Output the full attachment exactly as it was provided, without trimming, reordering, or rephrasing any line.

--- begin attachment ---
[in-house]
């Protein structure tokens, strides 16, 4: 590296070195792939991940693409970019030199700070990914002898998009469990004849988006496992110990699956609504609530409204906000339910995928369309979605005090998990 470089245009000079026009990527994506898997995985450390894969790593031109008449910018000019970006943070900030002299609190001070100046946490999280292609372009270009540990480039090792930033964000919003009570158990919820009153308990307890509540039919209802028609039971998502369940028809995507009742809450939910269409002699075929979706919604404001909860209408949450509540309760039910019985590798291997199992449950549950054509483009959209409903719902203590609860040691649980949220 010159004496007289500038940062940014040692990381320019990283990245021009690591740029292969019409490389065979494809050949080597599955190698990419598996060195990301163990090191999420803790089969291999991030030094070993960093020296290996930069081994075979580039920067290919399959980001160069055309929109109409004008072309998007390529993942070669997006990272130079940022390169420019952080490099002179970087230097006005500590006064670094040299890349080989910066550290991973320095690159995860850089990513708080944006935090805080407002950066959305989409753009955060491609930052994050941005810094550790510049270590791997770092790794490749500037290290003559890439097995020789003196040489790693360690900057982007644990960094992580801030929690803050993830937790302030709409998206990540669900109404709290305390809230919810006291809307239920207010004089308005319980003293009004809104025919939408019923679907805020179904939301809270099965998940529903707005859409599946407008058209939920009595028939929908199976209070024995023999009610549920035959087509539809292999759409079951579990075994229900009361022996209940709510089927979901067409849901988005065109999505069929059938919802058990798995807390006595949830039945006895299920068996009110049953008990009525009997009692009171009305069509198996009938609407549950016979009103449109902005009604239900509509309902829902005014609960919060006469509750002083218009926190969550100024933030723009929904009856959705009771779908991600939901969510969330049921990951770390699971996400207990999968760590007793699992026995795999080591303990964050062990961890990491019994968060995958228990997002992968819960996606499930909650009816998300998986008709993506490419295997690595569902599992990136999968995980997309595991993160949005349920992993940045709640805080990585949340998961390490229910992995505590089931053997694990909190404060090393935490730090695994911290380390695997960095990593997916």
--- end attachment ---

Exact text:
[in-house]
């Protein structure tokens, strides 16, 4: 590296070195792939991940693409970019030199700070990914002898998009469990004849988006496992110990699956609504609530409204906000339910995928369309979605005090998990 470089245009000079026009990527994506898997995985450390894969790593031109008449910018000019970006943070900030002299609190001070100046946490999280292609372009270009540990480039090792930033964000919003009570158990919820009153308990307890509540039919209802028609039971998502369940028809995507009742809450939910269409002699075929979706919604404001909860209408949450509540309760039910019985590798291997199992449950549950054509483009959209409903719902203590609860040691649980949220 010159004496007289500038940062940014040692990381320019990283990245021009690591740029292969019409490389065979494809050949080597599955190698990419598996060195990301163990090191999420803790089969291999991030030094070993960093020296290996930069081994075979580039920067290919399959980001160069055309929109109409004008072309998007390529993942070669997006990272130079940022390169420019952080490099002179970087230097006005500590006064670094040299890349080989910066550290991973320095690159995860850089990513708080944006935090805080407002950066959305989409753009955060491609930052994050941005810094550790510049270590791997770092790794490749500037290290003559890439097995020789003196040489790693360690900057982007644990960094992580801030929690803050993830937790302030709409998206990540669900109404709290305390809230919810006291809307239920207010004089308005319980003293009004809104025919939408019923679907805020179904939301809270099965998940529903707005859409599946407008058209939920009595028939929908199976209070024995023999009610549920035959087509539809292999759409079951579990075994229900009361022996209940709510089927979901067409849901988005065109999505069929059938919802058990798995807390006595949830039945006895299920068996009110049953008990009525009997009692009171009305069509198996009938609407549950016979009103449109902005009604239900509509309902829902005014609960919060006469509750002083218009926190969550100024933030723009929904009856959705009771779908991600939901969510969330049921990951770390699971996400207990999968760590007793699992026995795999080591303990964050062990961890990491019994968060995958228990997002992968819960996606499930909650009816998300998986008709993506490419295997690595569902599992990136999968995980997309595991993160949005349920992993940045709640805080990585949340998961390490229910992995505590089931053997694990909190404060090393935490730090695994911290380390695997960095990593997916």